Fort Pike photography part of Louisiana Life article on Civil War sesquicentennial
The Civil War ended 150 years ago, and Louisiana Life marked the sesquicentennial of the War Between the States with an article in its May/June issue featuring one of my photos of the tunnels of Fort Pike.
Fort Pike was actually built following the War of 19812 to protect one of the naval approaches to New Orleans. It was one of several such military installations erected after the British assaulted New Orleans during that conflict.
I captured the photo on a visit to the old fort in April 2014 as part of a New Orleans photo excursion with buddies Dave Morefield, Tim Stanley and Jeremy Mancuso. We had secured permission from the Louisiana Office of State Parks to shoot neighboring Fort Macomb, which has been closed to the public for years due to its deteriorating condition. While we awaited our tour guide, we captured some images of Fort Pike.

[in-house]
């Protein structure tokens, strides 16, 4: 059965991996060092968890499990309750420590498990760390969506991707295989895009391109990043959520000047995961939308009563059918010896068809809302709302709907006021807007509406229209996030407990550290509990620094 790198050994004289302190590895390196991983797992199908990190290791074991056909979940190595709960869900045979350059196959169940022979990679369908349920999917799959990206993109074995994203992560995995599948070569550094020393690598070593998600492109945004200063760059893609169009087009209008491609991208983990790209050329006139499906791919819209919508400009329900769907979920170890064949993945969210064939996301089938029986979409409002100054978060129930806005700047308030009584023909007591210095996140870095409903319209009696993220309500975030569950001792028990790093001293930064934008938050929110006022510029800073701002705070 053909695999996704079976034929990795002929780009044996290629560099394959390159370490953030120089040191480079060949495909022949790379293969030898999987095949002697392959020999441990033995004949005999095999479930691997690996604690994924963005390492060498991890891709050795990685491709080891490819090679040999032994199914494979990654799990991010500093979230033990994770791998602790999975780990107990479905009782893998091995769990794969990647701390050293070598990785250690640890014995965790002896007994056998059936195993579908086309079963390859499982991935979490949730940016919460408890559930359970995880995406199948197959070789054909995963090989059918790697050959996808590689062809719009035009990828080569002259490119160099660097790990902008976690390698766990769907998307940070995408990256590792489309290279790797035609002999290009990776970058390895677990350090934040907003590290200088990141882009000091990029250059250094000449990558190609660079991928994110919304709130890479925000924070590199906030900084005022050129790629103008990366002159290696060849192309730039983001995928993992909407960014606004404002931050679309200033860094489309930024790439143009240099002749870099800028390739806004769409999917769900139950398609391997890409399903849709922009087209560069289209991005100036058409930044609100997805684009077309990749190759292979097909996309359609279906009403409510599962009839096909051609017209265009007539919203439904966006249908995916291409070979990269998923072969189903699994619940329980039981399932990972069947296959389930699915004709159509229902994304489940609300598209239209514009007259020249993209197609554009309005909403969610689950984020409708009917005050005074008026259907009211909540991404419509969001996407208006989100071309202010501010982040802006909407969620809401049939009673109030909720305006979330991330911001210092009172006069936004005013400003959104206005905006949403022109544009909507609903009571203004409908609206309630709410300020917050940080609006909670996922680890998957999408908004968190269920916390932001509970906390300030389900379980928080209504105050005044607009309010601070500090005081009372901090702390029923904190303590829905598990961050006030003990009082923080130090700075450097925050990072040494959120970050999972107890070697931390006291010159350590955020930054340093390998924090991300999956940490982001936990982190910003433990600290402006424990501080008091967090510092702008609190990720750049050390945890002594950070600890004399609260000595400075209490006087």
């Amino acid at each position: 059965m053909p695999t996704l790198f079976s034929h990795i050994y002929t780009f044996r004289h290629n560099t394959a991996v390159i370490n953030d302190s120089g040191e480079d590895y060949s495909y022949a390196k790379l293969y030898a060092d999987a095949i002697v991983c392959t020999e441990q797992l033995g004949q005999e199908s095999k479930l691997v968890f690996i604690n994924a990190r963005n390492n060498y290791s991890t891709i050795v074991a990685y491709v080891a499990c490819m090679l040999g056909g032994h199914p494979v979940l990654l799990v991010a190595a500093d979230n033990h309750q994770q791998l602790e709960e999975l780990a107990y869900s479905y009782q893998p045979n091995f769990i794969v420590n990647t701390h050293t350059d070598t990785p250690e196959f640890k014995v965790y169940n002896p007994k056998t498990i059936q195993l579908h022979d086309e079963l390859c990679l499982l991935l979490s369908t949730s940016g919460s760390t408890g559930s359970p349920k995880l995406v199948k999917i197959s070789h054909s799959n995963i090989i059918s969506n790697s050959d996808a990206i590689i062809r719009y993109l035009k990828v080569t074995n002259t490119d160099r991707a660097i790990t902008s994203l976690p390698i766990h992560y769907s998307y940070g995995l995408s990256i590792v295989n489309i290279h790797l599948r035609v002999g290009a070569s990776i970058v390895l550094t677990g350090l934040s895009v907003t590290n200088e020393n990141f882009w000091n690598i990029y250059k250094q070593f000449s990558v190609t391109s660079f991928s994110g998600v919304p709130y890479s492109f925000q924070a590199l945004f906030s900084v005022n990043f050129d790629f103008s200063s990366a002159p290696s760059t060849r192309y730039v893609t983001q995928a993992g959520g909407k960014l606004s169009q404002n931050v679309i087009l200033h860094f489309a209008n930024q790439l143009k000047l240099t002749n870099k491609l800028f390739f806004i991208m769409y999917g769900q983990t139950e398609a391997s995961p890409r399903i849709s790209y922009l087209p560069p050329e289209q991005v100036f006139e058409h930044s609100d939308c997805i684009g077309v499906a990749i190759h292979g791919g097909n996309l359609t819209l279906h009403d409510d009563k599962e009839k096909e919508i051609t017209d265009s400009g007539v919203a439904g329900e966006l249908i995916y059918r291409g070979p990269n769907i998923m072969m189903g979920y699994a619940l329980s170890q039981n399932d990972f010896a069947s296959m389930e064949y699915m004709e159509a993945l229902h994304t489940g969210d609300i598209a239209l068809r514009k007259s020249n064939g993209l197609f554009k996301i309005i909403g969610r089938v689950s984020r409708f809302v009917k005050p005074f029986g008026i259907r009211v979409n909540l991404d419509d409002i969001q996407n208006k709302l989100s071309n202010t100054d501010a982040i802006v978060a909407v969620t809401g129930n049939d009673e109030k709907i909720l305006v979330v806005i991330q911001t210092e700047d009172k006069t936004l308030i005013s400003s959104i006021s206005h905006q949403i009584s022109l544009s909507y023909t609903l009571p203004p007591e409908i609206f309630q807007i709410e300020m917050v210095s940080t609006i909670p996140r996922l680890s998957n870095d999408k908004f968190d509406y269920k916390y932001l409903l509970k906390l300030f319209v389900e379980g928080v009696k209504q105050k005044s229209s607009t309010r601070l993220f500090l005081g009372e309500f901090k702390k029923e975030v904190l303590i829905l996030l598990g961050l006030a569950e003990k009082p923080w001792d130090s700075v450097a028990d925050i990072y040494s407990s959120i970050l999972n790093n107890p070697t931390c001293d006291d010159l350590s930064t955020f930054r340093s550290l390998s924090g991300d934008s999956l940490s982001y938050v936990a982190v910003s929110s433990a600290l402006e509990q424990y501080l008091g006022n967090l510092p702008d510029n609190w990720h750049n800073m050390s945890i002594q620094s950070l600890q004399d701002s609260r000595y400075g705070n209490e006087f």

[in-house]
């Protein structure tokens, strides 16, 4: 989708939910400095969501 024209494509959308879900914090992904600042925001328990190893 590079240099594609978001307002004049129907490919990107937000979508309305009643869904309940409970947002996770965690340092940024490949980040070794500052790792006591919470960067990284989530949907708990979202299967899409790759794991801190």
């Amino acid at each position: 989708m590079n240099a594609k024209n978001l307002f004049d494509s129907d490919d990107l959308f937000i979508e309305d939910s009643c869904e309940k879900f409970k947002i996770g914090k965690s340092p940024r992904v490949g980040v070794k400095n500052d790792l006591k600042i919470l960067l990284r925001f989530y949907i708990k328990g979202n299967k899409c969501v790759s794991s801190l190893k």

The image is a high dynamic range (HDR) image, a process involving taking several frames of different exposures that allowed me to capture details of the darkened tunnel and the bright daylight outside one of the tunnels. A print of this image now hangs in the Office of State Parks headquarters.
A Confederate States of America garrison took over the 19th century military installation when the Civil War began in 1861, but possession reverted to the United States Army when New Orleans fell in 1861.
Fire ravaged the barracks in 1867, and Fort Pike was decommissioned in 1871.